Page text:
Don Blankenship, the former CEO of Massey Energy, was convicted of conspiracy to willfully violate mine health and safety standards. He was acquitted of securities fraud and making false statements to the U.S. Securities and Exchange Commission (SEC).
The former CEO ran the West Virginia mine that exploded in 2010, in one of the worst U.S. mine disasters in decades. Massey was the 4th largest coal producer in the U.S. at the time and the largest mine operator in the Appalachian region. The Upper Big Branch explosion killed 29 workers. Massey Energy had racked up an extensive list of violations before the disaster and in 2011, the U.S. Mine Safety and Health Administration found that Massey had a history of “systematic, intentional, and aggressive efforts” to evade safety laws.
The company kept two sets of books to mislead the miners who worked there and the inspectors, they often tipped off crews to surprise inspections, and intimidated workers who wanted to report violations.
Massey was bought by Alpha Natural Resources after the disaster and in December of 2011, it settled with the Justice Department for $209 million in fines, penalties, and compensation to the families of the men killed.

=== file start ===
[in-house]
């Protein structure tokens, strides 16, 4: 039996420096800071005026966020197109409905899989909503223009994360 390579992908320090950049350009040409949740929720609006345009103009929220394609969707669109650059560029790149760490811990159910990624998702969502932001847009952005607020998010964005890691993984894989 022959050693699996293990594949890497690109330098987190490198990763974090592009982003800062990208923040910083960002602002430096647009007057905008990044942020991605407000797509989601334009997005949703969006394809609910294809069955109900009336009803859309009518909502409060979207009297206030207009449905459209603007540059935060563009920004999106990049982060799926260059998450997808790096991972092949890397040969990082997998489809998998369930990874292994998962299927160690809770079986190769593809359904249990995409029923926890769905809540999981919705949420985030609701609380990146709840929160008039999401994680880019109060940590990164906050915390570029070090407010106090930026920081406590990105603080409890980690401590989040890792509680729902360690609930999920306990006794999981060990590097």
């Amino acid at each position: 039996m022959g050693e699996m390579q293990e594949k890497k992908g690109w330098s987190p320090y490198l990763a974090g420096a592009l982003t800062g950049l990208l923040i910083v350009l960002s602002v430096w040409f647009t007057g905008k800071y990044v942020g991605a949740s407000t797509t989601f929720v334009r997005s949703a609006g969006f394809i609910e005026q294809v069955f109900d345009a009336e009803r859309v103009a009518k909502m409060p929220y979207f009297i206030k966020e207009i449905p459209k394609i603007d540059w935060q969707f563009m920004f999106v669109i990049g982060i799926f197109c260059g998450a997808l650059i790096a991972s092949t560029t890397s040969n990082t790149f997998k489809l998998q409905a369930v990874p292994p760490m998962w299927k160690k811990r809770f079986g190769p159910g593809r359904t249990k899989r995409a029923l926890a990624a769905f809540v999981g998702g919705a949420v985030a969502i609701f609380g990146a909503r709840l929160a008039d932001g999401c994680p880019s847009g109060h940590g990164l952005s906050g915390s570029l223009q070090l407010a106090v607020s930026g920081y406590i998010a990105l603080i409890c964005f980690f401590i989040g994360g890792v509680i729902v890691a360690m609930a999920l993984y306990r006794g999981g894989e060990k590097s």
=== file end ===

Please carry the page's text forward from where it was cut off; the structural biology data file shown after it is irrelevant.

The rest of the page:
Sentencing is set for March of next year, he faces up to a year in federal prison.
“This is a landmark day for the safety of coal miners. Really it’s a landmark day for all working men and women,” Booth Goodwin, U.S. Attorney for the Southern District of West Virginia, told reporters. “The CEO and chairman of one of America’s largest coal companies now stands convicted of willful violations of the laws that are designed to keep coal miners safe.”
He said that it was his hope the verdict would make a difference throughout the country.
“To go from boardroom to the prospect of incarceration sends a powerful message to executives who would ignore the safety of their workers. It doesn’t matter who you are, how rich you are, how powerful you are, if you violate the laws and gamble with the lives of your workers, you will be held accountable,” Goodwin said.
The defense said that they were disappointed in the verdict, but were hopeful for their appeal, “We wanted to be acquitted on all counts, but the fact the jury acquitted him on all felonies and convicted only on the misdemeanor is some consolation.”